Jessica Montell
The Washington Post (Opinion)
April 5, 2011 - 12:00am

The word Goldstone has entered the modern Hebrew lexicon as shorthand for anti-Israel bias and the deterioration of Israel’s international position. When the fact-finding U.N. mission headed by Judge Richard Goldstone released its report into Operation Cast Lead in the Gaza Strip 18 months ago, it seemed as if the world divided into two camps. There was the pro-Goldstone camp, arguing that Israel had committed war crimes in Gaza and must be held accountable; and there was the anti-Goldstone camp, which insisted that the report was nothing less than a blood libel against the Jewish state. Everyone had to pick sides.

Where did that leave me? B’Tselem, the organization I lead, had extensively documented Operation Cast Lead and was pushing hard for domestic accountability. So we worked to leverage what was positive about the Goldstone Report — particularly the central recommendation that both Israel and Hamas must investigate the grave allegations and hold accountable anyone found responsible for violating the laws of war. But it was impossible to ignore some glaring problems with the report, particularly the conclusions regarding Israel’s intention to harm Palestinian civilians and what appeared to be different standards to prove Israel’s crimes and those of Hamas.

Now Goldstone himself acknowledges that the report was flawed. In a Post op-ed that has created a media storm, he conceded that Israel did not willfully target civilians as a matter of policy. Yet the column, while acknowledging that Israel has opened criminal investigations into the allegations raised, by no means absolves Israel of all the grave allegations regarding its conduct, as official spokespeople rush to conclude.

In the operation, according to rigorous research by B’Tselem, Israel killed at least 758 Palestinian civilians who did not take part in the hostilities; 318 of them were minors. More than 5,300 Palestinians were injured, over 350 of them seriously. More than 3,500 houses were destroyed, and electricity, water and sewage infrastructure was severely damaged. In many ways, the Gaza Strip has yet to recover from the unprecedented destruction this operation wrought.

The extent of the harm to civilians does not prove that Israel violated the law. But Israel has yet to adequately address many allegations regarding its conduct, including: the levels of force authorized; the use of white phosphorous and inherently inaccurate mortar shells in densely populated areas; the determination that government office buildings were legitimate military targets; the obstruction of and harm to ambulances.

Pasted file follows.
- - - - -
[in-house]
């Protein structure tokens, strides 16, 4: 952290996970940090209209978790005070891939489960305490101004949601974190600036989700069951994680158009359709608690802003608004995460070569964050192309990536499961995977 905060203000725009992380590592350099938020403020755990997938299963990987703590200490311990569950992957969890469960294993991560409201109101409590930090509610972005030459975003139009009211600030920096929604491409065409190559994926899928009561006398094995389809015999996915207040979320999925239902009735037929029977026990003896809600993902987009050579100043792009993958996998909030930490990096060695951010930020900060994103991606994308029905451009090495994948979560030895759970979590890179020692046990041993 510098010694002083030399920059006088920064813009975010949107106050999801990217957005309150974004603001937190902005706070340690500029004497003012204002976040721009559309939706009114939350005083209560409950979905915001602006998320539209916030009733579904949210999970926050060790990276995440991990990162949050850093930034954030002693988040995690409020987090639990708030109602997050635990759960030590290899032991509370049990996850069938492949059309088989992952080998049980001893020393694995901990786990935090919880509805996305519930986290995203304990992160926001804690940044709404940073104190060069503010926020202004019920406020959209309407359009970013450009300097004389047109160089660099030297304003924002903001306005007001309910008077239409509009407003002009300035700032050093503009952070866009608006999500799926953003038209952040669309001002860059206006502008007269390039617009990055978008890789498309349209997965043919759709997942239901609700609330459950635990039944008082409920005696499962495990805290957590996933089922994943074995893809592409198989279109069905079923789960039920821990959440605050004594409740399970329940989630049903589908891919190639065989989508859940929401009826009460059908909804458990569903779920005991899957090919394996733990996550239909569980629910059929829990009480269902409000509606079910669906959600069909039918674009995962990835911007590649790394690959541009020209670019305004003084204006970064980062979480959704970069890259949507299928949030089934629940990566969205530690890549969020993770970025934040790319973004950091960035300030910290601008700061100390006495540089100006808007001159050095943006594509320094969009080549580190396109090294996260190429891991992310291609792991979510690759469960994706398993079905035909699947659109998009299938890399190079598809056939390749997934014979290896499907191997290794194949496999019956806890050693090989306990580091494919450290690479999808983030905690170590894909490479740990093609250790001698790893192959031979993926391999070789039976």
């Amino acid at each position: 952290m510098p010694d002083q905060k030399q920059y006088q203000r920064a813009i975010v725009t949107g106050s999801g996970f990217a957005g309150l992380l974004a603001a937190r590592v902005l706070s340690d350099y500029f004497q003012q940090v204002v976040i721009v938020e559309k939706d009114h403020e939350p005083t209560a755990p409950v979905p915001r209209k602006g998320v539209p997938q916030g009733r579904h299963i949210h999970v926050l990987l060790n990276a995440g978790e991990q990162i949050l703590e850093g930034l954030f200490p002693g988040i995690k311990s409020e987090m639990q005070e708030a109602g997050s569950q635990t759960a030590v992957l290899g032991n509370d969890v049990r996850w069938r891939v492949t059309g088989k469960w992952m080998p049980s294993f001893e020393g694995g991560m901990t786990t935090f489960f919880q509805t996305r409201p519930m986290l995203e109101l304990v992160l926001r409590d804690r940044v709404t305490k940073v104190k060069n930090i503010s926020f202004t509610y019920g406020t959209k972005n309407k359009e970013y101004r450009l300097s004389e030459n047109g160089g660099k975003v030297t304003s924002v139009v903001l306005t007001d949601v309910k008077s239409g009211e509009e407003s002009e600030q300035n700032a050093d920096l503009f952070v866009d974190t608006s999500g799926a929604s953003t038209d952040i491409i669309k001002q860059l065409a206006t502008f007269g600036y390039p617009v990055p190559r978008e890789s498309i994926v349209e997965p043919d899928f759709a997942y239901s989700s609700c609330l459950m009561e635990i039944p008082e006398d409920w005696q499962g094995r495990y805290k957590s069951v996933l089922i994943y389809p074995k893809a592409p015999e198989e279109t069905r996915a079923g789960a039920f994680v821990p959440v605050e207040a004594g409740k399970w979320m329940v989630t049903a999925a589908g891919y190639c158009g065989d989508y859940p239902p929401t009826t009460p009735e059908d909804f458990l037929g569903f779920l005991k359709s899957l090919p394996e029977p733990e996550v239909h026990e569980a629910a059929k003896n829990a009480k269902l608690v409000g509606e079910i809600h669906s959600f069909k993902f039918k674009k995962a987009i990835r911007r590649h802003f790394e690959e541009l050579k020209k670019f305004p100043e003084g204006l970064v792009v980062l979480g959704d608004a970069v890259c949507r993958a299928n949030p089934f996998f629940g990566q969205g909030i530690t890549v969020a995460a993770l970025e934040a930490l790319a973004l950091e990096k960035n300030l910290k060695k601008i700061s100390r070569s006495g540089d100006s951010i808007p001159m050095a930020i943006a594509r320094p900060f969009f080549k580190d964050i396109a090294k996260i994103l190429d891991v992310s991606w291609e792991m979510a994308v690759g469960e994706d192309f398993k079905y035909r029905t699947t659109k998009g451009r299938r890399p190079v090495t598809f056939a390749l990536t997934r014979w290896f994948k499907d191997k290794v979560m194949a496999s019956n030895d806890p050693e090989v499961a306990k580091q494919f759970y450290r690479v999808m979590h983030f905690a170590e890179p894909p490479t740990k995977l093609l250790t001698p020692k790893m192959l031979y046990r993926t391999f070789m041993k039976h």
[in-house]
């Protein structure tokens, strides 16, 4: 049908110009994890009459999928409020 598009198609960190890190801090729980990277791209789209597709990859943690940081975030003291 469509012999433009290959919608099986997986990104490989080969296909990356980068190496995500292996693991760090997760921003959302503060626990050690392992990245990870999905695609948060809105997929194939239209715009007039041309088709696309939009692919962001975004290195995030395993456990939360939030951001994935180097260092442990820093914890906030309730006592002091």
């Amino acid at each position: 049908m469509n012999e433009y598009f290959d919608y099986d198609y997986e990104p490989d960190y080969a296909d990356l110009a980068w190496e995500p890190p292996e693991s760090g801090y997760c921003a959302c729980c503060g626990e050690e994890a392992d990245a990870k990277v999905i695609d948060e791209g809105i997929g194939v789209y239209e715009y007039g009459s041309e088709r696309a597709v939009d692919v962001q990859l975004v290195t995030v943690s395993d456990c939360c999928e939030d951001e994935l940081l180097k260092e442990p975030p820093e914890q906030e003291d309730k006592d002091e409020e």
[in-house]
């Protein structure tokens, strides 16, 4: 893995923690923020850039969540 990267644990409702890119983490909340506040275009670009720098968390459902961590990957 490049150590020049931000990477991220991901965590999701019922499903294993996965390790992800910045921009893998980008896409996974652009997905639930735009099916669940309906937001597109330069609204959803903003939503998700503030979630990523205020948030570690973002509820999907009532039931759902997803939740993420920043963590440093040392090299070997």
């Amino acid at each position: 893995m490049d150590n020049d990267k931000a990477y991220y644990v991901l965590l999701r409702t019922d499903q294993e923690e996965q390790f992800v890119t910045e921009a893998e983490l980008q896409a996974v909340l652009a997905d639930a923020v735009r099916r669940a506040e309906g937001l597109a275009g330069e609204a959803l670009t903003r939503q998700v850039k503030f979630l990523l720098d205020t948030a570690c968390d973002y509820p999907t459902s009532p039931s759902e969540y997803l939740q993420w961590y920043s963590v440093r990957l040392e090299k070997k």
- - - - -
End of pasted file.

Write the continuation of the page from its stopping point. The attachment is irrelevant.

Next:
Accordingly, Goldstone’s praise of Israel’s investigations seems a bit premature. Of the 52 criminal investigations Israel opened into incidents in Cast Lead, only three have led to indictments. Nearly 2½ years after the operation, we do not know the status of the remainder of the investigations. Furthermore, these investigations look at individual incidents and at the behavior of individual soldiers. There have been no investigations into the policy questions.

Of course, as Goldstone wrote Sunday, this is far more than Hamas has done to investigate its crimes. And that is perhaps the most disturbing aspect of Goldstone’s opinion piece and the Israeli spin of it: the measuring of Israel against Hamas. Israel did not willfully target civilians; Hamas did. Israel initiated investigations; Hamas did not. When the bar is set so low, Israel easily clears it.

The Goldstone Report’s shortcomings contributed to a polarization that left little room to address the complexity of the issues involved. The Israeli army was either a gang of criminals or the most moral army in the world. Operation Cast Lead was either flawlessly executed or a crime against humanity. Goldstone’s op-ed presents an opportunity to break down these false dichotomies and generate a more nuanced understanding of the operation, both in the domestic Israeli discourse and among the international community.

It is therefore regrettable that the Israeli government and many in the media have portrayed Goldstone’s op-ed as a retraction of everything in the 575-page report. “The one point of light,” Gabriela Shalev, former Israeli ambassador to the United Nations, said of Goldstone’s op-ed, “is that if we have to defend ourselves against terror organizations again, we will be able to say there is no way to deal with this terror other than the same way we did in Cast Lead.”

Shalev’s words make chillingly clear that this debate is not only about the past but also about the future. For this reason it is vital that we move beyond the slogans and soundbites around Goldstone. Instead, we must honestly discuss how to ensure genuine accountability for past wrongs, full respect for international humanitarian law and protection for civilians in any future military operations.

The writer is executive director of B’Tselem: the Israeli Information Center for Human Rights in the Occupied Territories.


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